Unless we have greater democratic contestability, unless we push the boundaries of things like freedom of expression, freedom of assembly. Unless more people stop preemptively saying “I cancel the launch because somehow this storybook is very threatening”.. We need to push on the civil liberties front and the democratic change front if you want to to change policy. I don’t think it’s going to happen by continually appealing to the better angels of the PAP’s nature.


You Yenn: Young civil servants caught between the system and progress.


Jolene: I have very presumptuously written a book in which these things purport to be dealt with, but then I also don’t know right. I’m not there. I do not know what the specific constraints faced by them are. I would turn around the question and say, “Why is it on the young civil servants? What about the older civil servants, and the other people who are above the civil servants, and everybody else to civil servants?” If we want to see young civil servants with different ideas make those ideas into more of a reality. What can everybody else do to support what is happening? If people get punished for being contrary to the dominant narrative, what are we going to do to support them for example? I wouldn’t want to presume to say what civil servants should do. 


You Yenn: Would you say your book is hopeful despite how terrible things happen because of a terrible system?


Jolene: I always say “Hopeless also must do” and “Sian also must do” On some level, I must be hopeful if not why I do right? Logically speaking, if I was completely hopeless I would just disengage and eat cake all the way (oh wait I do that anyway).

Why would you punish yourself by paying attention and engaging, unless on some level you believe that things could be different? This book is not without—it’s the same with A Certain Exposure—untapped solutions. For me one thing that you can see at the end, Teck’s great fear——spoiler alert... There is a sense in which certain individuals are fragmented, but also individuals are cut off from one another. It’s very clear that that is part of the way in which people can be kept in fear. I think coming together, reassuring one another that we’ve got one another’s backs and that we’re not just all gaslit into forgetting reality. I think that's very important. For me, that’s a key part of any hope we are to have. 


You Yenn: The two questions about your time and experience living overseas influenced your writing. Whether there’s something about Teck that indicates...Is there merit in thinking like Teck? 


Jolene: I can't say, it’s very difficult to say, how one’s time overseas may affect one because the counterfactual of being here does not exist. As a writer, I'm deeply influenced primarily by other books I've read. I see the book as... if you ask me to explain the book, left to my own devices, without having to be intelligible to other people, I would say oh it’s as if I wrote That Was Then, This is Now after writing “The Outsiders”. So, I would explain it in terms of other books. A lot of these books I read when I was overseas. Maybe I would have read them here as well, who knows? If I were to think about things that were more specific maybe..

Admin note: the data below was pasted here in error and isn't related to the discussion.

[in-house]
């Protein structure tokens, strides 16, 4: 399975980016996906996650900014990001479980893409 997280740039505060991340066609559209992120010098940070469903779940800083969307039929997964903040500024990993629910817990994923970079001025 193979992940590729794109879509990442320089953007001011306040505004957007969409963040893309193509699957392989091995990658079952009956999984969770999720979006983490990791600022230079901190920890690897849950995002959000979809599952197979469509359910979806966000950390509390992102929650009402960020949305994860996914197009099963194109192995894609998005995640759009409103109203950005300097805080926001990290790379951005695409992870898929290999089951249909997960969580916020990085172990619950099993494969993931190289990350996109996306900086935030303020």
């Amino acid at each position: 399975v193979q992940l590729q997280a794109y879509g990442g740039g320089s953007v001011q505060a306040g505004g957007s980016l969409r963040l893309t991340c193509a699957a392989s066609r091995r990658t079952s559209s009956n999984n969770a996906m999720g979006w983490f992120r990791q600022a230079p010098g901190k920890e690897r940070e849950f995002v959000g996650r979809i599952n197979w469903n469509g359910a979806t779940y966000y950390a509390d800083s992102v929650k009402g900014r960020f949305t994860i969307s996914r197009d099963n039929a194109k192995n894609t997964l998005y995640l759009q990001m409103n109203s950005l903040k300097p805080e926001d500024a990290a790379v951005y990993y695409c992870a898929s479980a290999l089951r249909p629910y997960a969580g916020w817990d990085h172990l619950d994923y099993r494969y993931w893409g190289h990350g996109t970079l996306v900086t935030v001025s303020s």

It’s that for a while, I was very interested in and paid attention to Singapore but I was not in any way dependent on having a trimmed version of my notion of Singapore in order to make ends meet. It’s not like if I said something or I thought the wrong thing, suddenly my ability to do my job would be in jeopardy. Or suddenly my ability to get housing or to get some kind of immigration status, or to get some other kind of administrative benefit would have been called into question. It’s not as if I expressed the wrong opinion about Singapore, my boss would look at me askance. It’s possible that I just got to play with different ideas in a kind of safe space for some time. It’s possible that that was relevant. It’s hard to say. 


You Yenn: Do you think there’s any merit in thinking like Teck?


Jolene: He’s an extremely unsympathetic character. I think this ties back to Kokila’s question. He’s not without his own brand of—at one point—idealism as well right? There’s one scene in which we see him being confronted with something he thinks is wrong. I don’t want to say that the character is wholly without redeeming qualities because that would be very boring and a complete artistic failure on my part. I hope. I’m not entirely sure what this person had in mind when they said ‘thinking like Teck’. You know, he’s occasionally interesting… I guess.


You Yenn: And the question about civil society activists and activists should make sure they’re not replicating the culture of unseeing?